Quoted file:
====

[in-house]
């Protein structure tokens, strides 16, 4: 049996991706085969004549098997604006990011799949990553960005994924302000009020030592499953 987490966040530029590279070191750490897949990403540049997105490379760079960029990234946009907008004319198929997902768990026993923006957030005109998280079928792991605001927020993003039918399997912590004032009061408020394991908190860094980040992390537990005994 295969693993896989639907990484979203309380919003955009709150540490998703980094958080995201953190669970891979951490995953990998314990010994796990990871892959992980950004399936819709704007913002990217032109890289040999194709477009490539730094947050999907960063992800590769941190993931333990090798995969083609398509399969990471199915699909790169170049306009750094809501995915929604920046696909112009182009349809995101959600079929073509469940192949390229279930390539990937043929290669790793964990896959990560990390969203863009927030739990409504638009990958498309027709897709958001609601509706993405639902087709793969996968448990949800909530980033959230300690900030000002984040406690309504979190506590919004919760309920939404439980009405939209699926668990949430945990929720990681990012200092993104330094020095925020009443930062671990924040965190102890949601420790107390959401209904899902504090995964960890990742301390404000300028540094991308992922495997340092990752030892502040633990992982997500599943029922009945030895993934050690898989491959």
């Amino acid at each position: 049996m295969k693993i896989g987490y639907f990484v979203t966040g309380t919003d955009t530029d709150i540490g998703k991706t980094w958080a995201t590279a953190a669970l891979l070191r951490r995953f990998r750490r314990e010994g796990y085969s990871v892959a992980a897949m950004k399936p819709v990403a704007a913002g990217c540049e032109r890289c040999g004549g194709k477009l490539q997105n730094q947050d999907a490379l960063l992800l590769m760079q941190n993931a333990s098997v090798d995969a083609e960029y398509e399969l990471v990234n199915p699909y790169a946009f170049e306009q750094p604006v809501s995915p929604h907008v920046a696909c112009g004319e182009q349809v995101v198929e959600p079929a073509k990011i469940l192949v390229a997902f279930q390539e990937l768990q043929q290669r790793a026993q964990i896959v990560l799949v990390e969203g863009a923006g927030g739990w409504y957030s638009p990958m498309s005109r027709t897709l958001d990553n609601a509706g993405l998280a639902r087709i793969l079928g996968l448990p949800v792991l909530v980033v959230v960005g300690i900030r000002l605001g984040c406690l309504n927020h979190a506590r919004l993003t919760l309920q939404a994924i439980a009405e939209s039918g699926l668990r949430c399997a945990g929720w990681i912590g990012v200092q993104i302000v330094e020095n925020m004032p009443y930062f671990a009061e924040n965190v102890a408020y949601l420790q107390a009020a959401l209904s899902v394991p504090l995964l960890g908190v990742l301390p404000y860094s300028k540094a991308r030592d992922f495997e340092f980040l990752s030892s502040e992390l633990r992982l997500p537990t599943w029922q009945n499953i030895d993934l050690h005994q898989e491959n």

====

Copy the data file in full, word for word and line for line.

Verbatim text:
[in-house]
């Protein structure tokens, strides 16, 4: 049996991706085969004549098997604006990011799949990553960005994924302000009020030592499953 987490966040530029590279070191750490897949990403540049997105490379760079960029990234946009907008004319198929997902768990026993923006957030005109998280079928792991605001927020993003039918399997912590004032009061408020394991908190860094980040992390537990005994 295969693993896989639907990484979203309380919003955009709150540490998703980094958080995201953190669970891979951490995953990998314990010994796990990871892959992980950004399936819709704007913002990217032109890289040999194709477009490539730094947050999907960063992800590769941190993931333990090798995969083609398509399969990471199915699909790169170049306009750094809501995915929604920046696909112009182009349809995101959600079929073509469940192949390229279930390539990937043929290669790793964990896959990560990390969203863009927030739990409504638009990958498309027709897709958001609601509706993405639902087709793969996968448990949800909530980033959230300690900030000002984040406690309504979190506590919004919760309920939404439980009405939209699926668990949430945990929720990681990012200092993104330094020095925020009443930062671990924040965190102890949601420790107390959401209904899902504090995964960890990742301390404000300028540094991308992922495997340092990752030892502040633990992982997500599943029922009945030895993934050690898989491959």
């Amino acid at each position: 049996m295969k693993i896989g987490y639907f990484v979203t966040g309380t919003d955009t530029d709150i540490g998703k991706t980094w958080a995201t590279a953190a669970l891979l070191r951490r995953f990998r750490r314990e010994g796990y085969s990871v892959a992980a897949m950004k399936p819709v990403a704007a913002g990217c540049e032109r890289c040999g004549g194709k477009l490539q997105n730094q947050d999907a490379l960063l992800l590769m760079q941190n993931a333990s098997v090798d995969a083609e960029y398509e399969l990471v990234n199915p699909y790169a946009f170049e306009q750094p604006v809501s995915p929604h907008v920046a696909c112009g004319e182009q349809v995101v198929e959600p079929a073509k990011i469940l192949v390229a997902f279930q390539e990937l768990q043929q290669r790793a026993q964990i896959v990560l799949v990390e969203g863009a923006g927030g739990w409504y957030s638009p990958m498309s005109r027709t897709l958001d990553n609601a509706g993405l998280a639902r087709i793969l079928g996968l448990p949800v792991l909530v980033v959230v960005g300690i900030r000002l605001g984040c406690l309504n927020h979190a506590r919004l993003t919760l309920q939404a994924i439980a009405e939209s039918g699926l668990r949430c399997a945990g929720w990681i912590g990012v200092q993104i302000v330094e020095n925020m004032p009443y930062f671990a009061e924040n965190v102890a408020y949601l420790q107390a009020a959401l209904s899902v394991p504090l995964l960890g908190v990742l301390p404000y860094s300028k540094a991308r030592d992922f495997e340092f980040l990752s030892s502040e992390l633990r992982l997500p537990t599943w029922q009945n499953i030895d993934l050690h005994q898989e491959n």